For many people growing up in our cities and towns a generation ago, interacting with wildlife was just as much a part of life as it was for their country cousins. The call of an owl in the park? Historically, as normal as the cheery sound of the ice cream van. The sight of a hedgehog scuttling behind a hedge at dawn? No more surprising to a child of the seventies than the familiar sight of the lollipop lady. It’s hardly surprising that reading about the state of the wildlife in our cities today can be a bleak business.
The sad truth is that more than half of the UK’s species are in trouble, and urban creatures are no exception. Take hedgehogs, for example - urban numbers have plummeted by 30% since the turn of the century. Meanwhile, sparrows decreased by a staggering 60% between 1994 and 2004 in some of the UK’s most built-up areas. Amphibians are also suffering, with toad populations thought to have declined by 68% across the UK in the last 30 years, partly due to the neglect of urban ponds.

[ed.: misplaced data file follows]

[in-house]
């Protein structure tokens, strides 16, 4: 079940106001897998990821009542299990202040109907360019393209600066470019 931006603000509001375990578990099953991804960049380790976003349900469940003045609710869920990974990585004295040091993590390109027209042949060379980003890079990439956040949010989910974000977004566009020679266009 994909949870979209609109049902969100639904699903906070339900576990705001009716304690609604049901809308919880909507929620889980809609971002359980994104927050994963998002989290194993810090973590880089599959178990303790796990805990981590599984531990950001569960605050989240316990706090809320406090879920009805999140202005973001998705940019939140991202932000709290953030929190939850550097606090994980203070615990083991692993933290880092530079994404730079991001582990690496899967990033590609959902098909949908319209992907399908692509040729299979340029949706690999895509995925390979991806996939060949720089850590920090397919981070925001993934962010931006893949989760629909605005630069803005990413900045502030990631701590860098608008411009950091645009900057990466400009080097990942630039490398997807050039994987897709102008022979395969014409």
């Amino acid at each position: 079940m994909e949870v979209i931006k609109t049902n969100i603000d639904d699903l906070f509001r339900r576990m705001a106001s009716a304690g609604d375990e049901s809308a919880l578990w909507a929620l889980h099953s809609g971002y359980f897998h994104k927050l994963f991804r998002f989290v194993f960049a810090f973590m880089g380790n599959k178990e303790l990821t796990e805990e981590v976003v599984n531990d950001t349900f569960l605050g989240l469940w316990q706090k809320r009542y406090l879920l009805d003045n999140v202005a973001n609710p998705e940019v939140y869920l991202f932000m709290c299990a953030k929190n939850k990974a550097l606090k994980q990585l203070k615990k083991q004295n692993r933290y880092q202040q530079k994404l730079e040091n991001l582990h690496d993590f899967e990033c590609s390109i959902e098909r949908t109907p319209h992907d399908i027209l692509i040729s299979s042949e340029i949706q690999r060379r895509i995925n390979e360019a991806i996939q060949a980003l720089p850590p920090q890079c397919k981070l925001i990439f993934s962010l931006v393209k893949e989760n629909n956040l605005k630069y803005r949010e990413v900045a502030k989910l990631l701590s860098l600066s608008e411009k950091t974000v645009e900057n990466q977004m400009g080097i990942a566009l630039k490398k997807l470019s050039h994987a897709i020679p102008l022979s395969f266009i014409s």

There are beacons of hope, however, and one of the most exciting is right here in Bristol. In the year we are celebrating our 40th birthday, it is fitting that we are also celebrating one of our flagship sites which solves the problem of declining urban wildlife.